After setting out the contract at large, the bill avers, that the notes given, as aforesaid, were all paid; and sets forth the manner in which the complainants, who were not parties to the original contract, had acquired their interest as assignees; and charges that, notwithstanding the full payment of the money, Chambers, under different pretexts, refuses to convey the land, according to the terms of his agreement.
It further states, that they are informed and believe that he received full compensation, in money, scrip, land, or other valuable property, for the supplies furnished by him, and in arming and equipping the Texan army referred to in the said contract, and which it was in part the object of the said parties of the second part to assist him to do, by the said advances made by them, as before stated, and which said advances did enable the said Chambers so to do.
Kennett et al. v. Chambers
To this bill the respondent (Chambers) demurred, and the principal question which arises on the demurrer is, whether the contract was a legal and valid one, and such as can be enforced by either party in a court of the United States. It appears on the face of it, and by the averments of the appellants in their bill, that it was made in Cincinnati, with a general in the Texan army, who was then engaged in raising, arming, and equipping volunteers for Texas, to carry on hostilities with Mexico; ană that one of the inducements of the appellants, in entering into this contract and advancing the money, was to assist him in accomplishing these objects.
The District Court decided that the contract was illegal and void, and sustained the demurrer and dismissed the bill; and we think that the decision was right.
The validity of this contract depends upon the relation in which this country then stood to Mexico and Texas; and the duties which these relations imposed upon the government and citizens of the United States.
Texas had declared itself independent a few months previous to this agreement. But it had not been acknowledged by the United States; and the constituted authorities charged with our foreign relations, regarded the treaties we had made with Mexico as still in full force, and obligatory upon both nations. By the treaty of limits, Texas had been admitted by our government to be a part of the Mexican territory; and by the first article of the treaty of amity, commerce, and navigation, it was declared, " that there should be a firm, inviolable, and universal peace, and a true and sincere friendship between the United States of America and the United Mexican States, in all the extent of their possessions and territories, and between their people and citizens respectively, without distinction of persons or place.” These treaties, while they remained in force, were, by the Constitution of the United States, the supreme law, and binding not only upon the government, but upon every citizen. No contract could lawfully be made in violation of their provisions.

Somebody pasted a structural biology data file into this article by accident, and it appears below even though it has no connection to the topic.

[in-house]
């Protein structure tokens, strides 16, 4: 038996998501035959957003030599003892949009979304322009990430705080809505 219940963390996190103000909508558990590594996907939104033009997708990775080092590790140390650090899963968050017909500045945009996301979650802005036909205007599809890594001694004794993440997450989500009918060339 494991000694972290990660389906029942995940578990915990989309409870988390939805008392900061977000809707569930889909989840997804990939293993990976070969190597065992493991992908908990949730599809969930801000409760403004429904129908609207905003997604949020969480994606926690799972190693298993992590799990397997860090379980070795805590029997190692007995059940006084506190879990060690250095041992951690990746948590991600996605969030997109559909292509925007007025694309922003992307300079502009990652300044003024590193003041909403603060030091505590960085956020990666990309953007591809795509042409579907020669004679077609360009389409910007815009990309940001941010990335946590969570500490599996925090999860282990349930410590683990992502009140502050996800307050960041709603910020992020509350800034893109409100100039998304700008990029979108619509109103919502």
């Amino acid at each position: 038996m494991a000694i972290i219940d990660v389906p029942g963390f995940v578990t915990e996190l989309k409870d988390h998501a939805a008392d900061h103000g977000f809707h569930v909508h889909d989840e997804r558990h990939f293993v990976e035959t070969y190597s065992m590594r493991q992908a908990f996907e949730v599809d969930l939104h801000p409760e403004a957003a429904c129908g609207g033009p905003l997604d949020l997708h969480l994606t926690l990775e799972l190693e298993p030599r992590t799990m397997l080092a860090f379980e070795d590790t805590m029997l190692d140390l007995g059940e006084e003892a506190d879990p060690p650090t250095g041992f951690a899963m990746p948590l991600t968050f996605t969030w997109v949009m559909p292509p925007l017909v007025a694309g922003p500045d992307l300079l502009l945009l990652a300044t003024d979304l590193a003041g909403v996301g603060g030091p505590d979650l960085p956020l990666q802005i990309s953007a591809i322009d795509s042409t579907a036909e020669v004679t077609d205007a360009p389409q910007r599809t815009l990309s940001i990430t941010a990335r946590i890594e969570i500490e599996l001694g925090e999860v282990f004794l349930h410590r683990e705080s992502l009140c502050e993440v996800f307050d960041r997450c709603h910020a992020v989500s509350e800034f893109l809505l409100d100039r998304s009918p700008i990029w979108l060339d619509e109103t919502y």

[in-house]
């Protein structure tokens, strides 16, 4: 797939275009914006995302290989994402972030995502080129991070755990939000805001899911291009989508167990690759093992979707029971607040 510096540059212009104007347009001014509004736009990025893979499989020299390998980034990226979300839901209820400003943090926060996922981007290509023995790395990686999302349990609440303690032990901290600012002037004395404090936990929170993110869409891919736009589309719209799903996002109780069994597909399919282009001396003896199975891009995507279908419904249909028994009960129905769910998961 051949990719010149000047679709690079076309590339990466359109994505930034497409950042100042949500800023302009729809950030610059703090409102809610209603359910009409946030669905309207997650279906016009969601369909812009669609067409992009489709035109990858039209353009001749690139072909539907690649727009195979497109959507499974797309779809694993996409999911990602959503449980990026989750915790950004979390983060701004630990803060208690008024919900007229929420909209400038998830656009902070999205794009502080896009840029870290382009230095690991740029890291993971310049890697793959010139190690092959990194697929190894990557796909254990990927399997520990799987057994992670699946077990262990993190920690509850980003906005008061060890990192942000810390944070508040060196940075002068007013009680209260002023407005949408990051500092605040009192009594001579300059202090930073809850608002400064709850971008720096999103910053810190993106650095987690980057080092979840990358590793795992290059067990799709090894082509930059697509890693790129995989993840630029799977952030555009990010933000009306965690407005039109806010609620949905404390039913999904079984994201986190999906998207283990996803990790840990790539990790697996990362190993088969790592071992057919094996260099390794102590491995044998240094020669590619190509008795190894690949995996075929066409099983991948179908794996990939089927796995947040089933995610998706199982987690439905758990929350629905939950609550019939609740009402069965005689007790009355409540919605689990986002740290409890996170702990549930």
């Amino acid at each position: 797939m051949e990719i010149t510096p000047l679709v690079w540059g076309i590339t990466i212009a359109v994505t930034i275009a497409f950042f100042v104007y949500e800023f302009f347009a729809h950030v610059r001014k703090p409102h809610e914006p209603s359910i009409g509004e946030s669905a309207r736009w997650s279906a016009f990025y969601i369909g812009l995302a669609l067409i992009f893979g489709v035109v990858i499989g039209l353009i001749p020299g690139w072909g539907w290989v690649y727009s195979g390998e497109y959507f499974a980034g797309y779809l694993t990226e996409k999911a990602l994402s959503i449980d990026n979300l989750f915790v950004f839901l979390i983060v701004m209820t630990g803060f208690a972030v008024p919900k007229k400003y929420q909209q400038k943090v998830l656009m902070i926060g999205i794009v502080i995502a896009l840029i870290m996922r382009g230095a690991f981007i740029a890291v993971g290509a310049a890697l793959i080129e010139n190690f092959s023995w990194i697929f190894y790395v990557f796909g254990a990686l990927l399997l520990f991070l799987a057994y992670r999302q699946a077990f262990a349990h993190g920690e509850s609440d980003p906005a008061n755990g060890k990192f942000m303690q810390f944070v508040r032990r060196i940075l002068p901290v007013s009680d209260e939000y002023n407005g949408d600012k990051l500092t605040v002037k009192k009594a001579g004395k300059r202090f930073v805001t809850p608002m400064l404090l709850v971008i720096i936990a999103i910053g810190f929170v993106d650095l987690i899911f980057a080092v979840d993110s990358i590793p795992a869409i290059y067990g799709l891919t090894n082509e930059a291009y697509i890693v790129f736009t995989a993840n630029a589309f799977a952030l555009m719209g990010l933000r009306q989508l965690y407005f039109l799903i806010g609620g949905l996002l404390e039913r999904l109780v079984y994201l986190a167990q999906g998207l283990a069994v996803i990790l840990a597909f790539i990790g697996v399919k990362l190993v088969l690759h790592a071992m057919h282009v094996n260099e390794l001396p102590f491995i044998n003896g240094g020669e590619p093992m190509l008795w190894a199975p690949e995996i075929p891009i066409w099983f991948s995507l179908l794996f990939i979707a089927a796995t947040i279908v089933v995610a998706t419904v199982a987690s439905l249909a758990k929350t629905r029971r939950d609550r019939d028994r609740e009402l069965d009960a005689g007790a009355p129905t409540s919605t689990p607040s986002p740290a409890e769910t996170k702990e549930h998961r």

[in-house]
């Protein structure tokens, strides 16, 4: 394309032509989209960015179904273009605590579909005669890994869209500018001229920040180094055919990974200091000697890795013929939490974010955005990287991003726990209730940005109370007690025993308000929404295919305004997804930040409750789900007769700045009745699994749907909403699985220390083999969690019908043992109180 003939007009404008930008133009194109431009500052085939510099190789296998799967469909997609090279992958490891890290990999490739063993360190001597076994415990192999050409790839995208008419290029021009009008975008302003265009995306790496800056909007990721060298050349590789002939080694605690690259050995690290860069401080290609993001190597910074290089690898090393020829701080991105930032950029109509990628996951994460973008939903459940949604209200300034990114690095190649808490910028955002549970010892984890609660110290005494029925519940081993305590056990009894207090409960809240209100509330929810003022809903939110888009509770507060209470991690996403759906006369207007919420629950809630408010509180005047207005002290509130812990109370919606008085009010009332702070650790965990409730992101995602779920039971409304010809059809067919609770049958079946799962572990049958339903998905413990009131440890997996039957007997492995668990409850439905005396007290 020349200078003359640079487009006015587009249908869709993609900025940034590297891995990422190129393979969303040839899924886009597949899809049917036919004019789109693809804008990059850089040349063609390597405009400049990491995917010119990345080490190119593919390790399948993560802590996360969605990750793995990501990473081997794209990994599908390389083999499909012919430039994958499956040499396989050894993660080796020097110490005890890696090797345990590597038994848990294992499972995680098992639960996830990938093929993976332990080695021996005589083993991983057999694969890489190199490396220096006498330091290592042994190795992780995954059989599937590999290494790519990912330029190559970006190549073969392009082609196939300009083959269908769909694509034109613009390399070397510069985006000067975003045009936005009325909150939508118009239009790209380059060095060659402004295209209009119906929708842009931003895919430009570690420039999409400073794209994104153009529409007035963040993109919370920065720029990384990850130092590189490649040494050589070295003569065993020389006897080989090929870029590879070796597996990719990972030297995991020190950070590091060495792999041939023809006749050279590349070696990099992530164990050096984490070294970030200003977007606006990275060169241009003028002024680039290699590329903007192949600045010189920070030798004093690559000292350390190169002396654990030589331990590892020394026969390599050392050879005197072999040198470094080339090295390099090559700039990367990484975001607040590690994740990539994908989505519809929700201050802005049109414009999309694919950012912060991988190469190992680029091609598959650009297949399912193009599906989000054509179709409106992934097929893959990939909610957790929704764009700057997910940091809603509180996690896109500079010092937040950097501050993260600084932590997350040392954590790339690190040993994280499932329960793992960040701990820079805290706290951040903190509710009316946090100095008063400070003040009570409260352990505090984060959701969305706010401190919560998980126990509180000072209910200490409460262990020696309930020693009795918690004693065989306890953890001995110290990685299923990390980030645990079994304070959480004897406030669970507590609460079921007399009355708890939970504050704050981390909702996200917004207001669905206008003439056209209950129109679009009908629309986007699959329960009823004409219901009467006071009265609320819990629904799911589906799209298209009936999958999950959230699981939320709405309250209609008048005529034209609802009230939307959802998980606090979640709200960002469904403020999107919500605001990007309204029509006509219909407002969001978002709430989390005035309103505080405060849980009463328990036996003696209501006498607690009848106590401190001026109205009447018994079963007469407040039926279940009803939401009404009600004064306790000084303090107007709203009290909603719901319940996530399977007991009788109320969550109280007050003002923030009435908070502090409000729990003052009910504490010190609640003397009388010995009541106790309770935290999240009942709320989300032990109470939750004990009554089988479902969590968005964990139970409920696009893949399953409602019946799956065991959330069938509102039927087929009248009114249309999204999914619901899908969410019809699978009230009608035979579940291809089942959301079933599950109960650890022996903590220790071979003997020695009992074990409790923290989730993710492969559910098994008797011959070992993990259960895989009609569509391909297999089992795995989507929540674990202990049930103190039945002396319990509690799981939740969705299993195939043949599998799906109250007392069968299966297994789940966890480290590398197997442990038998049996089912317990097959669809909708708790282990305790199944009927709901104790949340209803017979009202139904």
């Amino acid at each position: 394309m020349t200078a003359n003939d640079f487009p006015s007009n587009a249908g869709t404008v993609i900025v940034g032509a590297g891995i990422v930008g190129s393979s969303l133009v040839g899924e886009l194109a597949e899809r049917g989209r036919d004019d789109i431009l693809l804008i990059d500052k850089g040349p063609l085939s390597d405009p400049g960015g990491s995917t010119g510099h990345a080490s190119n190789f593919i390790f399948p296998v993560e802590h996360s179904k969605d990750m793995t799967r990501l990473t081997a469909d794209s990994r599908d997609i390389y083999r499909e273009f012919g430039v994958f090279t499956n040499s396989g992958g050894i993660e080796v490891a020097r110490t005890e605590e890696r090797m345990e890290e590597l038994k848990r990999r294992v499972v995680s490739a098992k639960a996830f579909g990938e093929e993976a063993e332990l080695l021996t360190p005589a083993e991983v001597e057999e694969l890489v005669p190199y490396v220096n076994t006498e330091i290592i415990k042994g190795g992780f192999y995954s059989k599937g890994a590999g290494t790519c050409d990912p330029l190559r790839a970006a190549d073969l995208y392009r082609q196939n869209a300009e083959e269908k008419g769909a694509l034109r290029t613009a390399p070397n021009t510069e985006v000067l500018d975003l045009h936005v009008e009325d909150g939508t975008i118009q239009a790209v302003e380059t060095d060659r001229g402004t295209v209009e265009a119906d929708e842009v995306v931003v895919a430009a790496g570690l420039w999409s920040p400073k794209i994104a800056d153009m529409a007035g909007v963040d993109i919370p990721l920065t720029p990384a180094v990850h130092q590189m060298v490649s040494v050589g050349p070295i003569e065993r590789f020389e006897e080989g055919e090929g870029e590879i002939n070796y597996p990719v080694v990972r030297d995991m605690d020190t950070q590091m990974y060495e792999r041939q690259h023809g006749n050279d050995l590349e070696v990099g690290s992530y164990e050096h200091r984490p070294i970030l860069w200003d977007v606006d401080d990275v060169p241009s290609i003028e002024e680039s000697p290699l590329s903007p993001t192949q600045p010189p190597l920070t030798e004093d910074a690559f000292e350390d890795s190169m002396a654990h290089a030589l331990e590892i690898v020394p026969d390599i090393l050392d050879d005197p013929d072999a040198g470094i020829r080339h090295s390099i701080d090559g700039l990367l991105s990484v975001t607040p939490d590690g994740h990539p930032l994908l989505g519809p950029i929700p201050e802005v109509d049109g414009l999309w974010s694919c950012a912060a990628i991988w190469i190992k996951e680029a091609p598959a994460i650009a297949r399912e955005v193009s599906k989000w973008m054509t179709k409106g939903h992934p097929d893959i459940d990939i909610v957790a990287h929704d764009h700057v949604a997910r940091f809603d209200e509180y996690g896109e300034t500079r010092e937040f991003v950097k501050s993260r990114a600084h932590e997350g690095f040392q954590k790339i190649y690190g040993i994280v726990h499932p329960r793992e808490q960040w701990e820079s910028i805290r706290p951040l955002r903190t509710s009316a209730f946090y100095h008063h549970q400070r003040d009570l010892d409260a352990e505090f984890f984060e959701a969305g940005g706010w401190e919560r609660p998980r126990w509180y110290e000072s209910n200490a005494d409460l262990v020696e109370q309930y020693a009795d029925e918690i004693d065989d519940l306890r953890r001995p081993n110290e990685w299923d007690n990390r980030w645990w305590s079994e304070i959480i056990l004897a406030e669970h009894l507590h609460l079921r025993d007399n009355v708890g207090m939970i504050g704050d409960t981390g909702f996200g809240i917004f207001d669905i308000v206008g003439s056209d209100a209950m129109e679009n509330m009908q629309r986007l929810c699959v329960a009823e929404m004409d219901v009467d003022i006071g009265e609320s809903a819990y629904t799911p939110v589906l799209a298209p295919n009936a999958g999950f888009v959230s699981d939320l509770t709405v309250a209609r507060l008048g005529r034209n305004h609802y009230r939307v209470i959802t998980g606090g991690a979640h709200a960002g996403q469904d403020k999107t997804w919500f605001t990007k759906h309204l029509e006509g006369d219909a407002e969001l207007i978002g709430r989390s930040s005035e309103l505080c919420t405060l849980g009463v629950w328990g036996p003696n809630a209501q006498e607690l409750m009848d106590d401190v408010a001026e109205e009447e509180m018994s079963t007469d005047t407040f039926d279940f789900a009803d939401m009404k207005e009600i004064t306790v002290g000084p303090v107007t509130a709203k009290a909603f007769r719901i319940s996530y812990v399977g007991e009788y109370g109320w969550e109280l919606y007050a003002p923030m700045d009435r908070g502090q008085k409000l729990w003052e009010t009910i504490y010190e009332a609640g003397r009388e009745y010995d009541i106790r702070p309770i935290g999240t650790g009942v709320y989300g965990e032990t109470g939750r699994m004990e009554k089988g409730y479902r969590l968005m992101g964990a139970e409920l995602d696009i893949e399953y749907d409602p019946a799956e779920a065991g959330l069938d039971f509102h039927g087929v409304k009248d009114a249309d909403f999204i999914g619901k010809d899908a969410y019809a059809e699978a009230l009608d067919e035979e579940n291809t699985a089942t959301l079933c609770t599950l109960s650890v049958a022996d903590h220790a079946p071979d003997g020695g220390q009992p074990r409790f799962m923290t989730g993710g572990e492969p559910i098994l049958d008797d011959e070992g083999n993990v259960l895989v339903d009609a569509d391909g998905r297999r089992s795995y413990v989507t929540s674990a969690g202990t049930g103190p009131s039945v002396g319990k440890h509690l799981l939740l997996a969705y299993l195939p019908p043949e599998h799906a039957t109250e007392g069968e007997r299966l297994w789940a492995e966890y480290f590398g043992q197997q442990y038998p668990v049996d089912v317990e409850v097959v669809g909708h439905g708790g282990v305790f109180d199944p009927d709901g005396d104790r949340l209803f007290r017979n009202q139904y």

Undoubtedly, when Texas had achieved her independence, no previous treaty could bind this country to regard it as a part of the Mexican territory. But it belonged to the government, and not to individual citizens, to decide when that event had taken place. And that decision, according to the laws of nations, depended upon the question whether she had or had not a civil government in successful operation, capable of performing the duties and fulfilling the obligations of an independent power. It depended upon the state of the fact, and not upon the right which was in contest between the parties. And the
Kennett et al. v..Chambers.
President, in his message to the Senate, of December 22, 1836, in relation to the conflict between Mexico and Texas, which was still pending, says: "All questions relative to the government of foreign nations, whether of the old or the new world, have been treated by the United States as questions of fact only, and our predecessors have cautiously abstained from deciding upon them until the clearest evidence was in their possession, to enable them not only to decide correctly, but to shield their decision from every unworthy imputation.” Senate Journal of 1836, 37, p. 54.